The Great Plague
Материалы могут быть использованы в 9 классе при изучении темы Healthy Lifestyle (Unit 3).
What does the favourite children’s game of A Ring a Ring o’Roses have in common with such a terrible disease as the plague? Let’s investigate.
1. First make sure that you know the following vocabulary:
If you don’t, learn the words:
|plague||чума, моровая язва|
|sign||знак, признак, симптом|
2. Now listen and remember.
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3. How much dо you remember? Read the text. Fill in the missing words.
The Great Plague
In England, many children enjoy playing the game of Ring a ring o’ roses. They stand in a circle and then skip around, singing the song until the last line, when they all fall down. Where does this song come from?
Many people believe that the song is about the Great Plague of London, in 1665, when about 100,000 people died from a mysterious disease. The roses refer to the rosy rash which was
the first sign that someone had the disease. To hide the smell of the plague, people filled their pockets with flowers and this is the meaning behind the second line. Later, sufferers of the disease would cough and sneeze, making an «Ah-tishoo!» sound, before the end finally came and they fell down dead.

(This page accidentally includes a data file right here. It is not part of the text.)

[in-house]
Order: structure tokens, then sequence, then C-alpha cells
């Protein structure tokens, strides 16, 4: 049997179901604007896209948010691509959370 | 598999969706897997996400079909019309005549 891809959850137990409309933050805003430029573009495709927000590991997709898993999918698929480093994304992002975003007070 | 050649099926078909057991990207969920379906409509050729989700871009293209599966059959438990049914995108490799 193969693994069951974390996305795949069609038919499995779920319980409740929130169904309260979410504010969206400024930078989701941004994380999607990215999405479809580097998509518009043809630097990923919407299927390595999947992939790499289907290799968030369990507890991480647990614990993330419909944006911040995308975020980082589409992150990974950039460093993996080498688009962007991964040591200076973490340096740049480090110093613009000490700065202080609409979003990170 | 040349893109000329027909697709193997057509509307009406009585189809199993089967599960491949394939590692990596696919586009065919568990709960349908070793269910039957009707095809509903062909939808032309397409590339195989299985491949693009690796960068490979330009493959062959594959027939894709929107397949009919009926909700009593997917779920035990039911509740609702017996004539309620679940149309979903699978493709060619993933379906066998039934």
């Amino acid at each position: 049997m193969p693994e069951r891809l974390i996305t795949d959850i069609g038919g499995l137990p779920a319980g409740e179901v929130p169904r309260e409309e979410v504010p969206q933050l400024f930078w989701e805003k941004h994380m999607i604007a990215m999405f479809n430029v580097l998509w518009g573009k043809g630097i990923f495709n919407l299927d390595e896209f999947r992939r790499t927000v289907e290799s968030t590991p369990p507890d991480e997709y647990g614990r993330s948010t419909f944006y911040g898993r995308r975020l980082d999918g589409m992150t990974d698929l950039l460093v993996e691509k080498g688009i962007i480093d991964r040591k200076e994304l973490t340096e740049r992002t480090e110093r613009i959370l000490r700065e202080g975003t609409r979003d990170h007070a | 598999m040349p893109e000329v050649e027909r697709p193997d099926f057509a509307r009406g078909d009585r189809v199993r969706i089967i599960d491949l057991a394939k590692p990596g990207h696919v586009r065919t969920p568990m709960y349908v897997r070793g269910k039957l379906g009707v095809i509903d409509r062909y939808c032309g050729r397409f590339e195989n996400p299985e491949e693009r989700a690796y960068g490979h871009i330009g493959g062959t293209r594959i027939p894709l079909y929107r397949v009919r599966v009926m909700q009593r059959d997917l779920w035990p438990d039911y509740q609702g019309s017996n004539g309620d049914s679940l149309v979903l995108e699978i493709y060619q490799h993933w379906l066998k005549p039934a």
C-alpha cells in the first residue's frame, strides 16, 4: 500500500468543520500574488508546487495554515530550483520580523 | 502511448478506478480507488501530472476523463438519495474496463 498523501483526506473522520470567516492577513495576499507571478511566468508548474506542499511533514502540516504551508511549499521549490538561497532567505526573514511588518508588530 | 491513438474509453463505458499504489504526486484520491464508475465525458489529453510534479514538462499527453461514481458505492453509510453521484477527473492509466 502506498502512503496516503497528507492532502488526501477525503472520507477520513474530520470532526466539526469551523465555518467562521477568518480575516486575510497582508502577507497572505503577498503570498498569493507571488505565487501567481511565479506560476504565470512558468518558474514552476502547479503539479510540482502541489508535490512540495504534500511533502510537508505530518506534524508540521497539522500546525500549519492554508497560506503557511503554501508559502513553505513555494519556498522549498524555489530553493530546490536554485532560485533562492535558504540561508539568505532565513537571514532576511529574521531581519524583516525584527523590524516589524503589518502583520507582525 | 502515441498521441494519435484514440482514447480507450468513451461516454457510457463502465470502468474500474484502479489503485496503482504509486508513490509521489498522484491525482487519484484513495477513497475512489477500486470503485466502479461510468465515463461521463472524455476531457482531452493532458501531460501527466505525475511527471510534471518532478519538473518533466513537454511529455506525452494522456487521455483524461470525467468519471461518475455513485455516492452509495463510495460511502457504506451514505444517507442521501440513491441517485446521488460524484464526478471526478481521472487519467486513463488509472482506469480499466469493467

The first recorded case of the plague was on April 12, 1665, but by July of that year it had spread through London. By September, 7,000 people were dying every week and many
chose to leave London. A small number of doctors stayed to fight the plague, but nobody knew that rats were carrying the disease around the city’s dirty streets.
The plague continued in London until September, 1666, when the Great Fire of London burned down many of the streets where the rats lived.
Afterwards, Sir Christopher Wren designed clean streets for London and the plague didn’t return. London survived both disasters and today only the words of a children’s song remind us of the deadly disease.
4. Read the text again and speak about the Great Plague of London. Try to use as many words on the topic Health as possible.